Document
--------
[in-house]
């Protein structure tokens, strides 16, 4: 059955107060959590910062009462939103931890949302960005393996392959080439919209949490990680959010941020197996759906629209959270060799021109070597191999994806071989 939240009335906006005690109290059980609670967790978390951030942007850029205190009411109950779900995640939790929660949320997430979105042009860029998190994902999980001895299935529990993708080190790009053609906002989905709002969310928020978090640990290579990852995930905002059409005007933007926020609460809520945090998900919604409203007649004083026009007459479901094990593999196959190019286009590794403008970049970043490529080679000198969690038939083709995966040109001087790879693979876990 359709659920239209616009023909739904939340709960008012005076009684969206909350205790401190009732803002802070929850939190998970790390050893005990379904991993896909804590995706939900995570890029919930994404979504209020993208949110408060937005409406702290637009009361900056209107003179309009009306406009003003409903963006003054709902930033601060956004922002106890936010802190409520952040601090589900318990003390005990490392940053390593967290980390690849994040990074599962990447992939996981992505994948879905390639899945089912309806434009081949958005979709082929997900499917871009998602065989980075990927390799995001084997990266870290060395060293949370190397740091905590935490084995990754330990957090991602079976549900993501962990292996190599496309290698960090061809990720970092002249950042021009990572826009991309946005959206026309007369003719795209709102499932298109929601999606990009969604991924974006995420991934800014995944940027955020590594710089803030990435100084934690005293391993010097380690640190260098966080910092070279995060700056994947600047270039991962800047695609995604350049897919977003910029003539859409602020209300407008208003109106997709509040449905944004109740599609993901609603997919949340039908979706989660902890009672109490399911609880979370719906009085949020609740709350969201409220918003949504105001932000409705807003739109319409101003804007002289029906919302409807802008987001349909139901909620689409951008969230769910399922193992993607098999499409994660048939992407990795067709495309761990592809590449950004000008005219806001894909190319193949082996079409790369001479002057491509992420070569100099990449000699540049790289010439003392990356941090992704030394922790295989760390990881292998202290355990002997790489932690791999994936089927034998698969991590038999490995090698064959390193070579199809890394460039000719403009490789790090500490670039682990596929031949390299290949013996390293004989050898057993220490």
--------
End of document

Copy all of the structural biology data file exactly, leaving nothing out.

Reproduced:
[in-house]
């Protein structure tokens, strides 16, 4: 059955107060959590910062009462939103931890949302960005393996392959080439919209949490990680959010941020197996759906629209959270060799021109070597191999994806071989 939240009335906006005690109290059980609670967790978390951030942007850029205190009411109950779900995640939790929660949320997430979105042009860029998190994902999980001895299935529990993708080190790009053609906002989905709002969310928020978090640990290579990852995930905002059409005007933007926020609460809520945090998900919604409203007649004083026009007459479901094990593999196959190019286009590794403008970049970043490529080679000198969690038939083709995966040109001087790879693979876990 359709659920239209616009023909739904939340709960008012005076009684969206909350205790401190009732803002802070929850939190998970790390050893005990379904991993896909804590995706939900995570890029919930994404979504209020993208949110408060937005409406702290637009009361900056209107003179309009009306406009003003409903963006003054709902930033601060956004922002106890936010802190409520952040601090589900318990003390005990490392940053390593967290980390690849994040990074599962990447992939996981992505994948879905390639899945089912309806434009081949958005979709082929997900499917871009998602065989980075990927390799995001084997990266870290060395060293949370190397740091905590935490084995990754330990957090991602079976549900993501962990292996190599496309290698960090061809990720970092002249950042021009990572826009991309946005959206026309007369003719795209709102499932298109929601999606990009969604991924974006995420991934800014995944940027955020590594710089803030990435100084934690005293391993010097380690640190260098966080910092070279995060700056994947600047270039991962800047695609995604350049897919977003910029003539859409602020209300407008208003109106997709509040449905944004109740599609993901609603997919949340039908979706989660902890009672109490399911609880979370719906009085949020609740709350969201409220918003949504105001932000409705807003739109319409101003804007002289029906919302409807802008987001349909139901909620689409951008969230769910399922193992993607098999499409994660048939992407990795067709495309761990592809590449950004000008005219806001894909190319193949082996079409790369001479002057491509992420070569100099990449000699540049790289010439003392990356941090992704030394922790295989760390990881292998202290355990002997790489932690791999994936089927034998698969991590038999490995090698064959390193070579199809890394460039000719403009490789790090500490670039682990596929031949390299290949013996390293004989050898057993220490």